A woman sits on a couch and hugs her white fluffy dog.

How Adopting a Disabled Dog Helped Me Accept My Own Disability

Last updated: July 2021

Three years after I was diagnosed with lupus, I was scrolling through emails on my phone during my lunch break when a picture caught my eye. Beneath the logo of an animal shelter, a scrawny white miniature poodle stared up at me from my screen. His eyes were as big and round as marbles. But what caught my attention was his uneven front legs. He was missing his left front paw.

Throughout the rest of the workday, lupus fatigue hijacked my focus. My mind drifted again and again to the picture. The shelter was only one exit off the highway away from my work. It wouldn’t hurt to look at him in person (or is it "in dog?") Just visiting doesn’t mean I’m taking him home, I reasoned.

Finding my shelter dog

Exhaustion tugged at my eyelids by the time I finished with work. Still, I found myself turning out of the parking lot in the direction of the shelter.

Patient advocate holding her dog."He’s been adopted a few times, but they keep bringing him back," the volunteer at the shelter told me when I mentioned the dog from the picture. She unlocked the dog’s cage. I picked the dog up gently. His bones jutted out from under his tangled fur. Scars and bald patches crisscrossed his back. The dog twisted his body until he was sitting straight up in my arms, his little chest against mine. Then he wrapped his arms around my neck and rested his head on my shoulder in a doggie hug.

I chatted with the shelter volunteer as I stalled for time. The dog hugged me the entire time as if he were drowning and I was a life vest. Every time I considered returning him to his cage, my arms refused to move.

"I’ll take him," I finally said to the volunteer. She smiled as if she had known all along.

My dog helped me accept my lupus

The dog had never walked on a leash before but embraced walks with the same enthusiasm he reserved for hugging. Because of his limp, his head bobbed up and down as he trotted down the sidewalk. This made his ears flap as if he were trying to fly. I thought of Wilbur Wright, one of the inventors of the airplane. The name Wilbur stuck.

After a few days, it became clear that Wilbur’s trauma ran much deeper than the missing paw or the scars on his back. He cried when I left the house, then stared at the door for hours until I returned. He followed me to every room, even whimpering and scratching the paint off the door when I was in the bathroom. When I took him outside to potty-train him, he sat on my foot and refused to move – then immediately peed on the couch when I brought him back in.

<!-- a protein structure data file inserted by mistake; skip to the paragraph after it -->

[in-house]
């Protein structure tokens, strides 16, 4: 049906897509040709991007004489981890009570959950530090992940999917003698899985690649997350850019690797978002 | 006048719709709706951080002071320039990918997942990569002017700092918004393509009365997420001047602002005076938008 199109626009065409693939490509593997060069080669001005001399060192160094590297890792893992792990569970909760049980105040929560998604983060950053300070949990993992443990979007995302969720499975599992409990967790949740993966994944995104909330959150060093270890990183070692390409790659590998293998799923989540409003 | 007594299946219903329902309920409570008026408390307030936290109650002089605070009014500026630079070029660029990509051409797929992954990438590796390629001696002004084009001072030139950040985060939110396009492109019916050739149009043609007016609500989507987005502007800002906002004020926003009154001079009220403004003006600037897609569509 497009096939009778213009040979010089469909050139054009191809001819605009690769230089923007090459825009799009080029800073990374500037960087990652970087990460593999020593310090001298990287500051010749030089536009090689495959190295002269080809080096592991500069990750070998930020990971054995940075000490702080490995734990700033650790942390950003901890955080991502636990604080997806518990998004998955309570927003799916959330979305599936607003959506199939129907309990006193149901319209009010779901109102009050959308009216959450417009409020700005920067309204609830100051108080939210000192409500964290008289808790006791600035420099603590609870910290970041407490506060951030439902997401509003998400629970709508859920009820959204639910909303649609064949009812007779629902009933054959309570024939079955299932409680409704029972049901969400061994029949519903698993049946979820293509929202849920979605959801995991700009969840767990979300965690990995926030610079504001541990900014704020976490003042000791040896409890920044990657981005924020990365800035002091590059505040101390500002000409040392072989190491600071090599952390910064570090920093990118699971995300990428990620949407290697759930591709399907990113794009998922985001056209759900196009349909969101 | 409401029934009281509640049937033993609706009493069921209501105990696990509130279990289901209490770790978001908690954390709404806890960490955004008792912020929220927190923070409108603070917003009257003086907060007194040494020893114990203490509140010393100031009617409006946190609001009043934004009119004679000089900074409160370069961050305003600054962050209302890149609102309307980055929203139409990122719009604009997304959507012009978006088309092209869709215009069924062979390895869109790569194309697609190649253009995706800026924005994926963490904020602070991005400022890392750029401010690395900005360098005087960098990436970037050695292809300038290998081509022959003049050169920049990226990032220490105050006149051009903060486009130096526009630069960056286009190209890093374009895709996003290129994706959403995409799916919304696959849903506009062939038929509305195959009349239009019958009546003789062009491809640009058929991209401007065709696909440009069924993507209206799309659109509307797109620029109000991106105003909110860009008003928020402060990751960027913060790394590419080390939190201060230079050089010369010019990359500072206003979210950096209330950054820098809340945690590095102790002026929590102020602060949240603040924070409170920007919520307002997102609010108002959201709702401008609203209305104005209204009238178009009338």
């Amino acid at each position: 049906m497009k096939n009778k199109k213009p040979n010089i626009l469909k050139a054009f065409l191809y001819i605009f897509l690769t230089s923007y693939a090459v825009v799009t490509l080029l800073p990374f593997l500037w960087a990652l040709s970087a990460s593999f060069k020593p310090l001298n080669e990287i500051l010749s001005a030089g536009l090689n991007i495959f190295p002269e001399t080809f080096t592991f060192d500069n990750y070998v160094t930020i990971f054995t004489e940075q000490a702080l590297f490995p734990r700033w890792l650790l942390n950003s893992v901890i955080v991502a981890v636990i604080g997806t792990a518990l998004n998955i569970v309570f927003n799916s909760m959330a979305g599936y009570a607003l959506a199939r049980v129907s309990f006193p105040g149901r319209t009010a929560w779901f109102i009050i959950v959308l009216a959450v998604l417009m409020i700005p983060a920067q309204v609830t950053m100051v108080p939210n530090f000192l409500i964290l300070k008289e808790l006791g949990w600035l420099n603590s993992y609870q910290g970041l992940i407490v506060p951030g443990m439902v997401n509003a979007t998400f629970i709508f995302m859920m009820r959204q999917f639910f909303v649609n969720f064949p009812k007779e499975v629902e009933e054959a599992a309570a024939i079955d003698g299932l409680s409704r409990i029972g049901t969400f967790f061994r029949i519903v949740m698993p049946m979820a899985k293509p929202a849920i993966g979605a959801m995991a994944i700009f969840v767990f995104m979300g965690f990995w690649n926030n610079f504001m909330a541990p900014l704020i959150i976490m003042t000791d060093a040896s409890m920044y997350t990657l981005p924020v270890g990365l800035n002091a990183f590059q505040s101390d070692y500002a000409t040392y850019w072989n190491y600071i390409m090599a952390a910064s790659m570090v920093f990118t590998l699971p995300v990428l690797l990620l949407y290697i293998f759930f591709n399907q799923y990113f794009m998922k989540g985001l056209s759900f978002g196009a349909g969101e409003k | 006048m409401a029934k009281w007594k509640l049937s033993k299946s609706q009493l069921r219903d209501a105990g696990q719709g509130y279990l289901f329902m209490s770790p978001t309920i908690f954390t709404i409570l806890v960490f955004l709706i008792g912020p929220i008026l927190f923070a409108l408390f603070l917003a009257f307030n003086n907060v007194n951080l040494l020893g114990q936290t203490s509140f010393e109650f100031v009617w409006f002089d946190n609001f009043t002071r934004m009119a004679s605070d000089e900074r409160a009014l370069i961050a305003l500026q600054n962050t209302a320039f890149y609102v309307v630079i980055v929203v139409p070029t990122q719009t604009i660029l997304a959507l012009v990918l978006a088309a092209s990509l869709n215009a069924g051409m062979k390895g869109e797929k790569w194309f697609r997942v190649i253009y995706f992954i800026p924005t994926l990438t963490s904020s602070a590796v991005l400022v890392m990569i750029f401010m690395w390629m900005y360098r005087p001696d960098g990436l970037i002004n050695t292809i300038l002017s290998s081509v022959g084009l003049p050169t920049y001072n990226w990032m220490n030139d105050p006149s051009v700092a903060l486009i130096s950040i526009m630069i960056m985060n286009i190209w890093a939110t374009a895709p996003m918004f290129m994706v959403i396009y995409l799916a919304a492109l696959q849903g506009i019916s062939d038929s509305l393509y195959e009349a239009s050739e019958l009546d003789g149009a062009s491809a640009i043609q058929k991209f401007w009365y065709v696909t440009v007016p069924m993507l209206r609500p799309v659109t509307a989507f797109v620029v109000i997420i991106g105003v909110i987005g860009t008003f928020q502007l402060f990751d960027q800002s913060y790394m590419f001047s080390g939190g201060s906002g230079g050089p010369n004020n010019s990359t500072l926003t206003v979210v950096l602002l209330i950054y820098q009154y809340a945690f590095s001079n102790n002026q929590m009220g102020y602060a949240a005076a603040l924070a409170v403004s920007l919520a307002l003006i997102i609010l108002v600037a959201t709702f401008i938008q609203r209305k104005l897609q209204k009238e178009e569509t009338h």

In many ways, Wilbur’s trauma mirrored mine. Lupus had entered my life like a tornado, whisking me away from my carefully planned life path and dumping me into a world as foreign as Oz. Before lupus, I had once fit grocery shopping, cooking, work, and time with friends into a single day. After lupus, I struggled to even get out of bed. But the most traumatic part of developing a chronic illness was not the crushing fatigue or the joint pain. It was the hurtful reactions of the people around me. It was the dismissive shrug of my doctor when I told her I was so exhausted I was hallucinating. It was the roommate who grew annoyed and resentful when I couldn’t keep up with the housework. It was my mother walking away from me when I needed to rest in the middle of a shopping trip.

It would be years before I began to identify myself as disabled. That first time Wilbur hugged me, I wasn’t able to put into words why I needed so badly to bring him home. Now I can. I realize now I was tired of being the only disabled person I knew. I needed someone in my life who understood, even if that someone was a dog.

Seven years after that day at the shelter and countless hugs later, the searing burn of my diagnosis has faded to a scar. Where fear of others’ reactions once silenced me, I now speak and write openly about my illness. I’ve realized I can still live a full life, even if a lot of it is spent in bed. Wilbur now curls up on a blanket to nap instead of crying when I leave the house. Even my couch has recovered. Eleven years after my diagnosis, feelings of depression and self-doubt still occasionally creep into my life. Fortunately, I know just who to turn to for an understanding hug.

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